Enumerated Purposes of Sentencing
The purposes of sentencing are laid out in section 718 of the Criminal Code:
- Fundamental Purpose
The fundamental purpose as stated is that there be "respect for the law" and the maintenance of a "just, peaceful and safe society". 
This fundamental purpose will generally take precedent over the welfare of the accused.
- How Public is Protected
The public is protected "through sanctions a court imposes upon a person...[e]ach codified objective of sentencing is designed to further the protection of the community."
- Objectives Will Vary By Case
There is no single "sentencing objective [that] trumps the other". It is to "the sentencing judge to determine which objective or objectives merit the greatest weight, given the particulars of the case."
In the Canadian system, "the respective importance of prevention, deterrence, retribution and rehabilitation will vary according to the nature of the crime and the circumstances of the offender". None of these factors can be excluded from consideration.
- Meaning of Emphasized Objectives
Where statutes or courts declare that certain objectives are to be emphasized as primary, it would then be prohibited for a court to emphasize secondary objectives over the primary ones.
R v Whicher, 2002 BCCA 336 (CanLII), per Hall JA (3:0)
R v Priest, 1996 CanLII 1381 (ON CA), per Rosenberg JA
R v Cole, 2004 CanLII 58282 (QC CM), per Discepola J
R v Jackson (1977) 21 N.S.R. (2d) 17 (NSCA) (*no CanLII links)
R v Smith,  1 SCR 1045, 1987 CanLII 64 (SCC), per Lamer J
R v Sweeney, 1992 CanLII 4030 (BC CA), per Hutcheon JA
- R v Berner, 2013 BCCA 188 (CanLII), per curiam
- R v Nasogaluak, 2010 SCC 6 (CanLII), per LeBel J (9:0), at para 43 ("... No one sentencing objective trumps the others and it falls to the sentencing judge to determine which objective or objectives merit the greatest weight, given the particulars of the case. The relative importance of any mitigating or aggravating factors will then push the sentence up or down the scale of appropriate sentences for similar offences. The judge’s discretion to decide on the particular blend of sentencing goals and the relevant aggravating or mitigating factors ensures that each case is decided on its facts, subject to the overarching guidelines and principles in the Code and in the case law.")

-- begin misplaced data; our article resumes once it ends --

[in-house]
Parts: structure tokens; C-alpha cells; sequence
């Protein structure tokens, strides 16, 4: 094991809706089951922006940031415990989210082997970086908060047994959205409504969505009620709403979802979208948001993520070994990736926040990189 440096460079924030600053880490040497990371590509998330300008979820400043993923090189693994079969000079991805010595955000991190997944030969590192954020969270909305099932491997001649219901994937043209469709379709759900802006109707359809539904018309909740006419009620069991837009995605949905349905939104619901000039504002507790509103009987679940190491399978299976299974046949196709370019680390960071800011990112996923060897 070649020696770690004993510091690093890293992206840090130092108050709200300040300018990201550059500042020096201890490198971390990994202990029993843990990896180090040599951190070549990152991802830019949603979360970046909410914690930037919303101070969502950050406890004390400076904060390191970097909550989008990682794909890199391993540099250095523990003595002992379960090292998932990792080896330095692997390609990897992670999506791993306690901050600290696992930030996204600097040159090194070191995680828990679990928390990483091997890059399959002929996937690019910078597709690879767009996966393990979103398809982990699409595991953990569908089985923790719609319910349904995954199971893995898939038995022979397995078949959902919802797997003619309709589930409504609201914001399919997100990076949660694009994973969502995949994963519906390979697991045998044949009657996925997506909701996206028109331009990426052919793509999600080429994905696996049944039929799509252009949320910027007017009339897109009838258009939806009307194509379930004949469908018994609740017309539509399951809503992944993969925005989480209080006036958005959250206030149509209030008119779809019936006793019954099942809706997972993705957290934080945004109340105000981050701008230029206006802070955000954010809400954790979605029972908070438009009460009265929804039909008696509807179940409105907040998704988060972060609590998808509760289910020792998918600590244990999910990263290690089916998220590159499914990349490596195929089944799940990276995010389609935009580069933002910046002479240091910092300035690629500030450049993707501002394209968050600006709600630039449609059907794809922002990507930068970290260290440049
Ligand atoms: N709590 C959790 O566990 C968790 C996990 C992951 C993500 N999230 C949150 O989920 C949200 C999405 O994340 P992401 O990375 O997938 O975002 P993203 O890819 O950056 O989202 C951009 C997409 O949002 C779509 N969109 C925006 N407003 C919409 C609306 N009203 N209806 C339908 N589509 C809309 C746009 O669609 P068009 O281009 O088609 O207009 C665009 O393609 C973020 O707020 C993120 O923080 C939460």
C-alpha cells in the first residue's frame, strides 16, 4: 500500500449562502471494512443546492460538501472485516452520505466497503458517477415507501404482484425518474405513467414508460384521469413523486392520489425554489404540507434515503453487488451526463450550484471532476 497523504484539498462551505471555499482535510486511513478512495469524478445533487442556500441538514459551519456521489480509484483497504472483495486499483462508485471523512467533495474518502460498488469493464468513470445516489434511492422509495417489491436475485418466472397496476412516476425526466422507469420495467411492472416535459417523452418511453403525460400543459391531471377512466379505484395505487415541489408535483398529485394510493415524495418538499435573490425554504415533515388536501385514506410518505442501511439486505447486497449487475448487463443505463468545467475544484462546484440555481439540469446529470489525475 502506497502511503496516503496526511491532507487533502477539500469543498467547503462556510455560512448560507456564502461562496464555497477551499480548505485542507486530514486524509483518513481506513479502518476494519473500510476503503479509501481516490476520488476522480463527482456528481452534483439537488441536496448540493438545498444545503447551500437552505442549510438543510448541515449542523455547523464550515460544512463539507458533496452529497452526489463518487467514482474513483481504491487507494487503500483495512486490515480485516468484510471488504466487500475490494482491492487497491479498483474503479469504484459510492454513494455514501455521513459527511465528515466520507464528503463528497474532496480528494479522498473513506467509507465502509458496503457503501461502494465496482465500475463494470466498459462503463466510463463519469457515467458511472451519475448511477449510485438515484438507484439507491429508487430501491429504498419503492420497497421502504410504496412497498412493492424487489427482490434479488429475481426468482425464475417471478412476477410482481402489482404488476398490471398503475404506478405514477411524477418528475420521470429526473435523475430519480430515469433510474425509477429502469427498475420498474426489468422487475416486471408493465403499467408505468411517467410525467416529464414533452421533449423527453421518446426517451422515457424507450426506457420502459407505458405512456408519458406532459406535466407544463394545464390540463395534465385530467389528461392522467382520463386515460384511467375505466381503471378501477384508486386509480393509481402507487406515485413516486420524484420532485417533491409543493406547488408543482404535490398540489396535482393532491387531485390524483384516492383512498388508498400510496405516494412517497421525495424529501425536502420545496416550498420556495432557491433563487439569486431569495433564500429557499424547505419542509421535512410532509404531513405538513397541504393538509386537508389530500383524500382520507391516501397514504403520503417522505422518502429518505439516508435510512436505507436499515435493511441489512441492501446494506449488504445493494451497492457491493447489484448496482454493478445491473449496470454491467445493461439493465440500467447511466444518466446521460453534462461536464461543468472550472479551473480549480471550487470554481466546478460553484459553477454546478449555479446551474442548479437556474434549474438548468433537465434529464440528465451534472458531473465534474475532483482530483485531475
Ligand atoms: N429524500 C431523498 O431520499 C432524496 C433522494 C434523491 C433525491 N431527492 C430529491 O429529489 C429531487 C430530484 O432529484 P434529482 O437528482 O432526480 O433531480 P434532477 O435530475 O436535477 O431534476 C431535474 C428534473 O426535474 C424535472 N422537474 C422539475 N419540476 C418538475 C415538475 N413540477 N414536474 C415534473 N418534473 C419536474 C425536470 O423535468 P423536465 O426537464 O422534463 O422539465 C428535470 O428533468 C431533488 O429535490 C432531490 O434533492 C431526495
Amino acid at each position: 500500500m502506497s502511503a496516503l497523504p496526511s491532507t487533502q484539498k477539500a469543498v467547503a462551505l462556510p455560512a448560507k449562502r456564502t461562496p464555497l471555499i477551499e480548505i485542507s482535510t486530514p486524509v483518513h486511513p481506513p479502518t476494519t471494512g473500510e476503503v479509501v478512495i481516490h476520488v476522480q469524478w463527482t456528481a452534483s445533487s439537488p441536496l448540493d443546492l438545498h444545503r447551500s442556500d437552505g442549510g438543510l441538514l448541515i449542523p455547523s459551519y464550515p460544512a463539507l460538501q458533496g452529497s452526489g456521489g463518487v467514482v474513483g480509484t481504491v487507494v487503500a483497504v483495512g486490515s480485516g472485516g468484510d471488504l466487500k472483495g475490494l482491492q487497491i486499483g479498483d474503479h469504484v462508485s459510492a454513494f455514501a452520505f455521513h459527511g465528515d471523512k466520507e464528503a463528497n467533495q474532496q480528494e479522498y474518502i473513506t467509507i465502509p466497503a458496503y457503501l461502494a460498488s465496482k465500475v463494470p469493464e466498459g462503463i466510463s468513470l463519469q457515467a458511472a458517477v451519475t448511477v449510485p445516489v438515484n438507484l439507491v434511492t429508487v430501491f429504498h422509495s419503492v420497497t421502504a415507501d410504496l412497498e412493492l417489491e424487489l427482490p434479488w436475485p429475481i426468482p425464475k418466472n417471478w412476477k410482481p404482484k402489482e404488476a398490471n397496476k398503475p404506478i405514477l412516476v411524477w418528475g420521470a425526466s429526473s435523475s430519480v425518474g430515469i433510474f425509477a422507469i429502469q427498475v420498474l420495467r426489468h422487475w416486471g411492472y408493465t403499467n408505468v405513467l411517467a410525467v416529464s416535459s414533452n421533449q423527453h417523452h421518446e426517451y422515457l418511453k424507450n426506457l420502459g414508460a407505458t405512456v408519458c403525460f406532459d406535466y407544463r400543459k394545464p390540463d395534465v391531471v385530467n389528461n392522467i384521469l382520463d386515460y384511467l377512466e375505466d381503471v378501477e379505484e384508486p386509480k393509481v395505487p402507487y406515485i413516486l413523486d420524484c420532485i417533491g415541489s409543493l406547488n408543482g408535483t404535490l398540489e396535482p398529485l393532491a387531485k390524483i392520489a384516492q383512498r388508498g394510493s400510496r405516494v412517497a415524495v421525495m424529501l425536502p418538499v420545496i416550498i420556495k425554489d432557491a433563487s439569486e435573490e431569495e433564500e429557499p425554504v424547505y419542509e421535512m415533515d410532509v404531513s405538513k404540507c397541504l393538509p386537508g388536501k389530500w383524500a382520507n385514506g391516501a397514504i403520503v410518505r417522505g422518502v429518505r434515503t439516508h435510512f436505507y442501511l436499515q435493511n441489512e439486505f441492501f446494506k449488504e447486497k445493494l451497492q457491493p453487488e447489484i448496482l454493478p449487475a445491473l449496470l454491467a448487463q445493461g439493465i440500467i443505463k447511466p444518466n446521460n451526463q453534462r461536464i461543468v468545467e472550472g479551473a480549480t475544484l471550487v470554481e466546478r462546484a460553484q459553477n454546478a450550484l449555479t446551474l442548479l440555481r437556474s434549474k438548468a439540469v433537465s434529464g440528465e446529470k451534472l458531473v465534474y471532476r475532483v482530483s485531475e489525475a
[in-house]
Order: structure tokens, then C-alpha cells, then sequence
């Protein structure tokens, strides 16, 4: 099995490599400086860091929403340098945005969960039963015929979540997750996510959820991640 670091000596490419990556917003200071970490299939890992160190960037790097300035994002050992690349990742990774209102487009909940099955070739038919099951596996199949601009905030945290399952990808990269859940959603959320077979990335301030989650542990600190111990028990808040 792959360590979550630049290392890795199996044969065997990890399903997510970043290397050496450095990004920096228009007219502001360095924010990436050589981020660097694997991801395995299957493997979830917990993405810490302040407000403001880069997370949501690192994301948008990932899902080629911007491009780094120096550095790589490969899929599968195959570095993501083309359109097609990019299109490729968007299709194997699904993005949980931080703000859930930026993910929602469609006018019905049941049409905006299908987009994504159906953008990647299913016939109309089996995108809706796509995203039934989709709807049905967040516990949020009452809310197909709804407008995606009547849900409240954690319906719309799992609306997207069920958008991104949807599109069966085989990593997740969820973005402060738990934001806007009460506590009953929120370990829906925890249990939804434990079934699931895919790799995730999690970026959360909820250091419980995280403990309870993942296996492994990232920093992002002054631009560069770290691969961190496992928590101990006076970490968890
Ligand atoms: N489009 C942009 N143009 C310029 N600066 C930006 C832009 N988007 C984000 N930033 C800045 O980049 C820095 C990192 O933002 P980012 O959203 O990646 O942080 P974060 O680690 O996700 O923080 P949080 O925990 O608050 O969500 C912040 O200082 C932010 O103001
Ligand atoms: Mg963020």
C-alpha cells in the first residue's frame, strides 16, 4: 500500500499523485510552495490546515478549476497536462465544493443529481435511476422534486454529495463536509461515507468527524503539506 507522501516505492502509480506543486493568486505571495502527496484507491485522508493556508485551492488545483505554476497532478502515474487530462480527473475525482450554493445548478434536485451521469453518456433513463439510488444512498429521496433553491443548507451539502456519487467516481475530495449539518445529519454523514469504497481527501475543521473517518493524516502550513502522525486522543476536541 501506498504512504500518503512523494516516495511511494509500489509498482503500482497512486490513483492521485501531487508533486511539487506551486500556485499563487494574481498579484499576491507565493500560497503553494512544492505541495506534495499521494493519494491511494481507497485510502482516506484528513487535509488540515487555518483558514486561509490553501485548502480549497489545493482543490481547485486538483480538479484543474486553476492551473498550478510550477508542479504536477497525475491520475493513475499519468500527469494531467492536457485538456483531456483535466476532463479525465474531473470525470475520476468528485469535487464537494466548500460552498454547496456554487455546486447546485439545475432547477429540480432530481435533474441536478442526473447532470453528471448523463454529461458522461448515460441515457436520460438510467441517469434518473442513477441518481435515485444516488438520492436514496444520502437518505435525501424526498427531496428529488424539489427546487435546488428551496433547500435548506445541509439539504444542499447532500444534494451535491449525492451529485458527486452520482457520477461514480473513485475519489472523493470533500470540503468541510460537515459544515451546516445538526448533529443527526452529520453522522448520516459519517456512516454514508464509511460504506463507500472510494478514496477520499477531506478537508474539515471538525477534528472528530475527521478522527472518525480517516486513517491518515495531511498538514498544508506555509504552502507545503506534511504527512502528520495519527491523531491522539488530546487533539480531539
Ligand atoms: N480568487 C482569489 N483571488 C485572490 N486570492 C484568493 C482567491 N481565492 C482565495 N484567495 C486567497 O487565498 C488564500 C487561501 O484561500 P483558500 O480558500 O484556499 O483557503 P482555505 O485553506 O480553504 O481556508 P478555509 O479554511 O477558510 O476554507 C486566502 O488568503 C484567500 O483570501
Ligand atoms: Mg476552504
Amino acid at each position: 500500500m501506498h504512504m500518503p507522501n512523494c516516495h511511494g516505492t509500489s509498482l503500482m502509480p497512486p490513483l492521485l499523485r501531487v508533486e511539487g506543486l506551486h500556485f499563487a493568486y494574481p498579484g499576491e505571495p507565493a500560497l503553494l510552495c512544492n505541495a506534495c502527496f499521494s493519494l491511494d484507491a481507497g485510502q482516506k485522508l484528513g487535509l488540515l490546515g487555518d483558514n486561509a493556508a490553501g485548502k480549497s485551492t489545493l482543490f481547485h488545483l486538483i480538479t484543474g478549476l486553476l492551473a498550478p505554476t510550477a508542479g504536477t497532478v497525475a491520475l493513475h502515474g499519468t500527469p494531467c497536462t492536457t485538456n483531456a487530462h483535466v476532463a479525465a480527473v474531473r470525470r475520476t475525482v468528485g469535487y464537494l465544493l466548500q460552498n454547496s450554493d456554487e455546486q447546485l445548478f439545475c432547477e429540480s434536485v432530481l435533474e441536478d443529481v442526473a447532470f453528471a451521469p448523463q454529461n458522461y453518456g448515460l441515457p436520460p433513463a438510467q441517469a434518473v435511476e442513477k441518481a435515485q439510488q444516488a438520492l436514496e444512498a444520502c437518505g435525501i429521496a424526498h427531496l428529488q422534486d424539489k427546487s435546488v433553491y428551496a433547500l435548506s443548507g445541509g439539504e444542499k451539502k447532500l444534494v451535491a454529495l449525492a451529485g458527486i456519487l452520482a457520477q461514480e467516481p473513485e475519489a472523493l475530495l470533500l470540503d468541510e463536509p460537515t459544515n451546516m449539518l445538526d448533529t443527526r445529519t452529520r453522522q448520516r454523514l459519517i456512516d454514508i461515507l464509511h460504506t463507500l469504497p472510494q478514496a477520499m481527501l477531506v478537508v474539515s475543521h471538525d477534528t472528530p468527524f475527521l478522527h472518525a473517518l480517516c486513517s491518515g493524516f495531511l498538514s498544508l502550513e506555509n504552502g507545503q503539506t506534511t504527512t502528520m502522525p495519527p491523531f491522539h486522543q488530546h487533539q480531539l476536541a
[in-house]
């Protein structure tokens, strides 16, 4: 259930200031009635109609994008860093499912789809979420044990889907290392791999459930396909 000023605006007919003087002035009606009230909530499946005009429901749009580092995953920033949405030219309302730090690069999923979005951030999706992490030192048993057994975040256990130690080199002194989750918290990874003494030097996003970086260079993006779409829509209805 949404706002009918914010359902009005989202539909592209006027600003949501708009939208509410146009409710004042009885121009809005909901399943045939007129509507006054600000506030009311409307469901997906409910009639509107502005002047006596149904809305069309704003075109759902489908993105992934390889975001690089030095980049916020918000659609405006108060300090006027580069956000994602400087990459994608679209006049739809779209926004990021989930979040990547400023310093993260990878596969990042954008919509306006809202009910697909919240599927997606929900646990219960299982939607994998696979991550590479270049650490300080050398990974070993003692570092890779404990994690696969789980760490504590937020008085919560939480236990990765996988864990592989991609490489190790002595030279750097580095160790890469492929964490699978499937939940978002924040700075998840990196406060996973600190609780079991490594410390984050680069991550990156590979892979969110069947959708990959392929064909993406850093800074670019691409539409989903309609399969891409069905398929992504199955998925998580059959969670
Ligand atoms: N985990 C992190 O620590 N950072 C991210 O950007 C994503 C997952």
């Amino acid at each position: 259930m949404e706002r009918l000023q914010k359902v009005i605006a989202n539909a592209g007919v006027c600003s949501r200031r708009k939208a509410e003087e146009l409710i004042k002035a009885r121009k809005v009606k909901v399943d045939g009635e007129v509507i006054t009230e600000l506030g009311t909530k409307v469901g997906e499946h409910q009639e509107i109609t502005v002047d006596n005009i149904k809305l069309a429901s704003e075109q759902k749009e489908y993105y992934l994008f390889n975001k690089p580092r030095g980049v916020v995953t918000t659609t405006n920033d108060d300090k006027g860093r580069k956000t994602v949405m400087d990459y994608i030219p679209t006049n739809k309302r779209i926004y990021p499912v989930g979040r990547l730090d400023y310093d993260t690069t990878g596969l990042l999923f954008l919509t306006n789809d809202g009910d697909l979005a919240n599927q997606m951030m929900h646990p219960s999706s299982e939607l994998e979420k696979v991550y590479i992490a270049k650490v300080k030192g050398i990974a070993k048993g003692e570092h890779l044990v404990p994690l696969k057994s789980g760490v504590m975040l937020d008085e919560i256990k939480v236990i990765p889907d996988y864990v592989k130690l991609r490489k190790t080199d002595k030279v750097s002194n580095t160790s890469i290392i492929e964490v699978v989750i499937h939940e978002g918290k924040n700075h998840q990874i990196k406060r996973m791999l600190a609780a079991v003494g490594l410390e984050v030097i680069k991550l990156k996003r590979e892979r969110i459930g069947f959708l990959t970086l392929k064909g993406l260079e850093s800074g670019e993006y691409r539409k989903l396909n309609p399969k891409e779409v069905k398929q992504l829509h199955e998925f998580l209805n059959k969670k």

R v Lyons,  2 SCR 309, 1987 CanLII 25 (SCC), per La Forest J (5:2), at para 26 ("... In a rational system of sentencing, the respective importance of prevention, deterrence, retribution and rehabilitation will vary according to the nature of the crime and the circumstances of the offender. No one would suggest that any of these functional considerations should be excluded from the legitimate purview of legislative or judicial decisions regarding sentencing.")
R v Friesen, 2020 SCC 9 (CanLII), per J, at para 104(complete citation pending)
Denunciation and Deterrence (s. 718(a), (b))
Separation from Society - 718(c)
A sentencing judge must take into account "the exigencies of the case" before determining whether total deprivation of liberty is necessary.
- Mental Health
Where a person with mental illness poses a risk to the public the court may need to resort to separating the offender from society, rather than focus on treatment.
R v Creighton,  OJ No 2220(*no CanLII links)
, at para 6
R v Shahcheraghi, 2017 ONSC 574 (CanLII), per MOrgan J, at para 19
see R v Desjardins-Paquette, 2012 ONCA 674 (CanLII), per curiam
R v Virani, 2012 ABCA 155 (CanLII),  AJ No 507 (C.A.), per curiam (3:0), at para 16
R v Lundrigan, 2012 NLCA 43 (CanLII),  NJ No 231 (NLCA), per Rowe JA (3:0), at para 20
see R v JM,  N.J. No. 262 (P.C.) (*no CanLII links)
R v Taylor, 2012 CanLII 42053 (NL PC),  N.J. No. 251 (P.C.), per Mennie J
Rehabilitation - s.718(d)
Section 718(d) sets out the objective of "assist[ing] in rehabilitating offenders". Rehabilitation can be seen to achieve the objective of protecting the public as it assists in preventing further offences.
- Rehabilitation Mitigates Sentence
An offender's "positive potential for rehabilitation" should be to the benefit of the accused on sentence.
In certain cases, where there is a realistic possibility of rehabilitation, the courts may opt not to impose a jail sentence where it would otherwise be appropriate.
- Rehabilitation Requires Acceptance of Responsibility
Effective rehabilitation has been seen by some courts as requiring an acceptance of responsibility, likely by way of a guilty plea, and an understanding of the harm done.
- Rehabilitation Always a Factor
No sentence should deprive the offender of any hope of rehabilitation.
- see also R v Gill (2006), 2006 BCCA 127 (CanLII), per Mackenzie JA (2:1)
- R v Simmons, Allen and Bezzo (1973), 13 CCC 65 (Ont.C.A.), 1973 CanLII 1522 (ON CA), per Brooke JA
- R v Gouliaeff, 2012 ONCA 690 (CanLII), per curiam (3:0), at para 12
- R v Preston, 1990 CanLII 576 (BC CA), per curiam (5:0)
See R v Lee, 2011 NSPC 81 (CanLII), per Derrick J, at para 83
R v Seguin,  OJ No 5439 at 18 (*no CanLII links)
R v Johnson, 2012 ONCA 339 (CanLII), per Blair JA, at paras 15 to 25
R v Parry, 2012 ONCA 171 (CanLII), per Armstrong JA, at paras 17 to 19
Specific Offence Objectives - 718.01 and 718.02
In 2005 and 2009, sections 718.01 and 718.02 were added: